In order to use CBM-I in adolescents with MID and to make improvements in our CBM-I procedures in general, it is important to focus on the details of the different studies that have been conducted thus far and on the recommendation made by these studies. Overall, interpretation bias training has proven to be capable of reducing biases in adolescents (e.g., Salemink and Wiers 2011
) with long-term effects (De Hullu et al. 2017
). Effects on anxiety (e.g., Reuland and Teachman 2014
) and stress appraisal (e.g., Lau et al. 2012
) have been less robust. CBM-I has shown to be specifically effective in adolescents with lower levels of cognitive control or working memory capacity (Salemink and Wiers 2012
). As precisely adolescents with MID have difficulties in making use of their working memory (Van der Molen et al. 2010
), CBM-I might be particularly relevant here as an alternative approach in treatment. Furthermore, the largest effect of CBM (on bias and symptoms) was found when training was performed within the school setting rather than, for example, via internet (Cristea et al. 2015b
). Several ways forward have been formulated to improve CBM research. Hirsch et al. (2016
), for example, suggested that future studies should focus on disorders in which the negative resolving of ambiguity is a key aspect, such as social anxiety disorder, while paying attention that the used scenarios are idiosyncratic and address the disorder-specific ambiguity at the same time (see also Klein et al. 2015
Many of the details and recommendations listed above were addressed in the current study that tested the efficacy of a CBM training in adolescents with MID. This study (1) focused solely on interpretation, (2) included five training sessions, and (3) used carefully selected stimuli focusing on social anxiety, (4) in a classroom setting. Based on earlier CBM-I studies in anxious adolescents with an average IQ, we hypothesized that adolescents in the positive training group would show significant reductions in interpretation biases and self-reported social anxiety after training, which we did not expect for adolescents in the neutral control-group.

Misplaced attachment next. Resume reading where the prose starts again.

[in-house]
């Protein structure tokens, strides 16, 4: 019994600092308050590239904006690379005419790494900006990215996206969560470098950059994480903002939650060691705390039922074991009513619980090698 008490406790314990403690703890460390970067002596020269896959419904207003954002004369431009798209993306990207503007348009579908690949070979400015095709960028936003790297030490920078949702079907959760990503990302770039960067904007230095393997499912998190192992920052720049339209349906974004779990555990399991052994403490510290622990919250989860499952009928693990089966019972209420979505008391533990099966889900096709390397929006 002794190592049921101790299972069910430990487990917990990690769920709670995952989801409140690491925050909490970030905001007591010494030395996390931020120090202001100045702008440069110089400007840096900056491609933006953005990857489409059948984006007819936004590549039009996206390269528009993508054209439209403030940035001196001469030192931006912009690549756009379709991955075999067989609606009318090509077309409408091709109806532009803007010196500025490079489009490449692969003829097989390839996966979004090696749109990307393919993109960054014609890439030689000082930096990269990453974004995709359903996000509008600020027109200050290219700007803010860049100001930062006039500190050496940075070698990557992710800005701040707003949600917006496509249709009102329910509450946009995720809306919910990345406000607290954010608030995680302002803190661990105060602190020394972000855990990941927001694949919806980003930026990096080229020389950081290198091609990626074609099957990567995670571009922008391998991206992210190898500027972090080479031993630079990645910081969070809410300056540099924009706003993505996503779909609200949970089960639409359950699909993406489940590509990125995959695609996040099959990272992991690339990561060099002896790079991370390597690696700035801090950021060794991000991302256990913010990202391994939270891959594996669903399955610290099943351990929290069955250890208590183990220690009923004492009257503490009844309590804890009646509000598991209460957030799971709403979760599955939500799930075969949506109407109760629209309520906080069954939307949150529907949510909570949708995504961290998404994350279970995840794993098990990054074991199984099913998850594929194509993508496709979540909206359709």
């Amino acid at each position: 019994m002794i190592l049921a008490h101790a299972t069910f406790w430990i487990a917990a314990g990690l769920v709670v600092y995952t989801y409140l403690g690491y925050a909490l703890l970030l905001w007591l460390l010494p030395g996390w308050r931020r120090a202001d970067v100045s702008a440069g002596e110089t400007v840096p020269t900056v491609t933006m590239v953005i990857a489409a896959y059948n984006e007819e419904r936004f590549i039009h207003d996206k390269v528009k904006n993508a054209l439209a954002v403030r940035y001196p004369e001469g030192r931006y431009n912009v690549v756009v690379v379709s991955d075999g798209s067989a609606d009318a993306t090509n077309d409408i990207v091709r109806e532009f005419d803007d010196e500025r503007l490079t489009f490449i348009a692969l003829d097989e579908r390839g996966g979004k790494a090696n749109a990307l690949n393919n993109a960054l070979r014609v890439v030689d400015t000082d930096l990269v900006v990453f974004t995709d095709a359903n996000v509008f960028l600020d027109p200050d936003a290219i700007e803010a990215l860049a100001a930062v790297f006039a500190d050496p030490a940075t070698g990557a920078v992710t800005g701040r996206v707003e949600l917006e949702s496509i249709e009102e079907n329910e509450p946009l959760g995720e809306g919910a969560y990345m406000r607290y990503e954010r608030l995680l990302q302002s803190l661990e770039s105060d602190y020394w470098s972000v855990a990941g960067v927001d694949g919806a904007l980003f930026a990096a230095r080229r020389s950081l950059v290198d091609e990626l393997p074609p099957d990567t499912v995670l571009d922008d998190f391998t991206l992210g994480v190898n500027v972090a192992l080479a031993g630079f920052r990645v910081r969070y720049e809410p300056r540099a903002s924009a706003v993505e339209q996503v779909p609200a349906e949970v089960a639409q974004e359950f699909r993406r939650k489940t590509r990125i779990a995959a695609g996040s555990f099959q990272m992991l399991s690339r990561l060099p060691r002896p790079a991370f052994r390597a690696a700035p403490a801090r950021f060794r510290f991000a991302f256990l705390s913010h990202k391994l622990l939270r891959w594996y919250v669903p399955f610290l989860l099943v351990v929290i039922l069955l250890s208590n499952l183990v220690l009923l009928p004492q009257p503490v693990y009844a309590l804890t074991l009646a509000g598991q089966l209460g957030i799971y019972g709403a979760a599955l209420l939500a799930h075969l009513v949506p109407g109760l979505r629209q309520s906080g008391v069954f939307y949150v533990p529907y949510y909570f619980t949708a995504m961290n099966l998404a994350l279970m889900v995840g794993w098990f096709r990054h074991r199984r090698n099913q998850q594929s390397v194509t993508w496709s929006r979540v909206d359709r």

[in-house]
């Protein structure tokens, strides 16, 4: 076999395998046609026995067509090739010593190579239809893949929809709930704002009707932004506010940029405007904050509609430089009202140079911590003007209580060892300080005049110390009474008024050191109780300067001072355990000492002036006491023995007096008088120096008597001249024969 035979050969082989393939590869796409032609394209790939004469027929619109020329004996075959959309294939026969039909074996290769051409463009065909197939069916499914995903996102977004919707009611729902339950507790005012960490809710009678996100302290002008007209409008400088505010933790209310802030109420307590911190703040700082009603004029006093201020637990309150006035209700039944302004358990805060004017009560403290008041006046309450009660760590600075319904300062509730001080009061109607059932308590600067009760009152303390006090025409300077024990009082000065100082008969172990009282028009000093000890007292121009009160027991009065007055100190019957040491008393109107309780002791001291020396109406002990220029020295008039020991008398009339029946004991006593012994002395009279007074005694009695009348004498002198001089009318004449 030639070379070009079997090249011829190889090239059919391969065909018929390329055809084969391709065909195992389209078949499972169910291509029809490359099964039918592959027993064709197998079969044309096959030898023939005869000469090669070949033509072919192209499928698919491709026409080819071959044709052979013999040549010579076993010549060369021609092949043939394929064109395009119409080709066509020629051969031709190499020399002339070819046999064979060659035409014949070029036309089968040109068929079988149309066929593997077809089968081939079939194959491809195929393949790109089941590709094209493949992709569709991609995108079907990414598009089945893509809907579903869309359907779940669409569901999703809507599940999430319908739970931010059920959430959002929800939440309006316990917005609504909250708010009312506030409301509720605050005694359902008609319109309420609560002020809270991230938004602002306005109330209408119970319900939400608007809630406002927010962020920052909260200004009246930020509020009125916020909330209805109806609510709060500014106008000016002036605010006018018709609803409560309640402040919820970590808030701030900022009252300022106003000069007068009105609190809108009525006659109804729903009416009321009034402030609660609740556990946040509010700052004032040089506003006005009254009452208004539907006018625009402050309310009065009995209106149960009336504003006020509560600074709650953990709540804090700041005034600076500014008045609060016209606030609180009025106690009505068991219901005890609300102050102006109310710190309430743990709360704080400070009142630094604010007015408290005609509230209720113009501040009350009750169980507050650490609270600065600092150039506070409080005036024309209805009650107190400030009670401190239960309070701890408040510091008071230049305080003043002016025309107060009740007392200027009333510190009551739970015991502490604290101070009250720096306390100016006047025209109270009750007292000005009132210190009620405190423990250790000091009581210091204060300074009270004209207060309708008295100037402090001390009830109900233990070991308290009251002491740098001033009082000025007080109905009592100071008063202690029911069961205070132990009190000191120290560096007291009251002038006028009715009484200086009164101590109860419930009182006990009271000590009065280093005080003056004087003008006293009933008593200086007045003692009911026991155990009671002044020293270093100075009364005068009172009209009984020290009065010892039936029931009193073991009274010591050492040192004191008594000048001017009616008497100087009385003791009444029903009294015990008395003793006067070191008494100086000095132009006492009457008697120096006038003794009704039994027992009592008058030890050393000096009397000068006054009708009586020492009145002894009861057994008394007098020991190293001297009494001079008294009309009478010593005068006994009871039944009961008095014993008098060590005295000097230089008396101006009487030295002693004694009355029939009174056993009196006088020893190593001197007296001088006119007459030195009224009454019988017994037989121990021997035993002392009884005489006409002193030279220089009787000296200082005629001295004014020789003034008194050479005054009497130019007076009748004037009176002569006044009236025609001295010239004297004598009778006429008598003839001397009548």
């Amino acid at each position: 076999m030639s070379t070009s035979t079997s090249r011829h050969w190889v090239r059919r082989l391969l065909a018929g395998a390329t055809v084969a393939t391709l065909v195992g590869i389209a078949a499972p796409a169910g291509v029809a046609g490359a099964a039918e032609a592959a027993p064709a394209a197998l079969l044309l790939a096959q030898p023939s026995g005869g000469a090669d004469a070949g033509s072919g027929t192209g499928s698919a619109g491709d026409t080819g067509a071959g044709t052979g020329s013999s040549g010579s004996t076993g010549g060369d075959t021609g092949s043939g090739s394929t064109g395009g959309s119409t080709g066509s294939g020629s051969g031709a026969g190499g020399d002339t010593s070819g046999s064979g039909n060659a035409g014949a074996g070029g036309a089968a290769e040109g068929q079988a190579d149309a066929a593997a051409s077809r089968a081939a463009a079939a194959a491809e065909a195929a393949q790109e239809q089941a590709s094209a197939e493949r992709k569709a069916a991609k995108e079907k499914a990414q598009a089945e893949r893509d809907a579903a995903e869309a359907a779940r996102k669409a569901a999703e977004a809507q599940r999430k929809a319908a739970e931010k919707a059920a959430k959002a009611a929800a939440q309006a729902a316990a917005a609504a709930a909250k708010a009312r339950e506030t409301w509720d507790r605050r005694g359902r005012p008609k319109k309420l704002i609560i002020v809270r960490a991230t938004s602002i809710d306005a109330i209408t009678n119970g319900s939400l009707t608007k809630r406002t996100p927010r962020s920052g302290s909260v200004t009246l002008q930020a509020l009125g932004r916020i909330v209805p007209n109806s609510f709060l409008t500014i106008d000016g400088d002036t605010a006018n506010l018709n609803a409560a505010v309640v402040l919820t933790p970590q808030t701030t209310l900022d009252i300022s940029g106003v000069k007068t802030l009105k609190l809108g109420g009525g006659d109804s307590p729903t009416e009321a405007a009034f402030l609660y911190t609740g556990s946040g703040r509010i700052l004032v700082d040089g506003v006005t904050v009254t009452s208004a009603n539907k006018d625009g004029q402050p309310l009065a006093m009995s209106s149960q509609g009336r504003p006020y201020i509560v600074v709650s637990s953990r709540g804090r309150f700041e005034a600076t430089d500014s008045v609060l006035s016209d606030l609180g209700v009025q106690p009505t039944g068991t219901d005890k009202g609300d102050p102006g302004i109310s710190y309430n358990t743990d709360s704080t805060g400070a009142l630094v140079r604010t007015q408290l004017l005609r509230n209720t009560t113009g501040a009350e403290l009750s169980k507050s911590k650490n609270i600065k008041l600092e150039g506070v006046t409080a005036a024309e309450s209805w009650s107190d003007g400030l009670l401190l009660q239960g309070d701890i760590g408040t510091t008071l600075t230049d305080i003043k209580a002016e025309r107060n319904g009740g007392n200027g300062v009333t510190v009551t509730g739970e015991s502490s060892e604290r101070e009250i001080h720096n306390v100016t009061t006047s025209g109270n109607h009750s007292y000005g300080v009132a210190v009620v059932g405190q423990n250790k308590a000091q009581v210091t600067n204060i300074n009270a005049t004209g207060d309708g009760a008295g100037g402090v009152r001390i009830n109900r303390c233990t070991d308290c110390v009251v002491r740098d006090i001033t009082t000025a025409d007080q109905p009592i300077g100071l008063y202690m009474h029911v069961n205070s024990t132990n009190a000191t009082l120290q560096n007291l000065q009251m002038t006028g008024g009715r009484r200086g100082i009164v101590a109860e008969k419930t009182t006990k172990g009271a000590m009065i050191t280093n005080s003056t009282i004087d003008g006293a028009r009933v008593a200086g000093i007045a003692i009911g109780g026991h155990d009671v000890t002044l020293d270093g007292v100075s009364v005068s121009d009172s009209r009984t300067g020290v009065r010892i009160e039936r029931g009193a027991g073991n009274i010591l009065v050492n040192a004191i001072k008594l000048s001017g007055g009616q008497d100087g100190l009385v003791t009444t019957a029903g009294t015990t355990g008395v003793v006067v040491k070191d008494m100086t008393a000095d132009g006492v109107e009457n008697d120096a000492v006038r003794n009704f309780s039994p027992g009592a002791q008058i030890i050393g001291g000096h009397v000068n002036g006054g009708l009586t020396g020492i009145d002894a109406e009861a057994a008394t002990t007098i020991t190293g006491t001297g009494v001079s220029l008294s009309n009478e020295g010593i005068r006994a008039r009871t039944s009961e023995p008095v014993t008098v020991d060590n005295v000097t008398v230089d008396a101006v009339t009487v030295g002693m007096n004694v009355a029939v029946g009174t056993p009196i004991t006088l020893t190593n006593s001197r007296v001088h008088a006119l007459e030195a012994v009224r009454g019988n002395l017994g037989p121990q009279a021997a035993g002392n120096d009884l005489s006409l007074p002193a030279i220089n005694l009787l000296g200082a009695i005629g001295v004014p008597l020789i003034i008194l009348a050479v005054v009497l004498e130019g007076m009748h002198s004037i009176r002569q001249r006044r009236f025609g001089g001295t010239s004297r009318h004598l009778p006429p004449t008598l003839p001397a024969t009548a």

The goal of this study was to examine the effects of a Cognitive Bias Modification training for Interpretation (CBM-I) in socially anxious adolescents with MID. As predicted, we found that adolescents in the positive training group showed significant reductions in interpretation bias after training, which was not found in the control-training group. We found evidence for an effect of near and far transfer of learning; Adolescents in the positive training group showed a significant reduction on the IREC-T, which was very similar to the training task, as well as on the AST, which measured interpretation bias using a different format. Furthermore, as expected, we found a significant reduction on self-reported social anxiety in the positive group, but only after 10-weeks-follow-up and not directly following training. To the best of our knowledge, this is the first study in adolescents with MID that shows that interpretation biases and social anxiety can be reduced in highly socially anxious participants by a CBM training that is characterized by content-specific training materials, with one-on-one instruction within a school setting, and multiple training sessions. These results are in line with other studies on adolescent CBM-I (e.g., Hirsch et al. 2016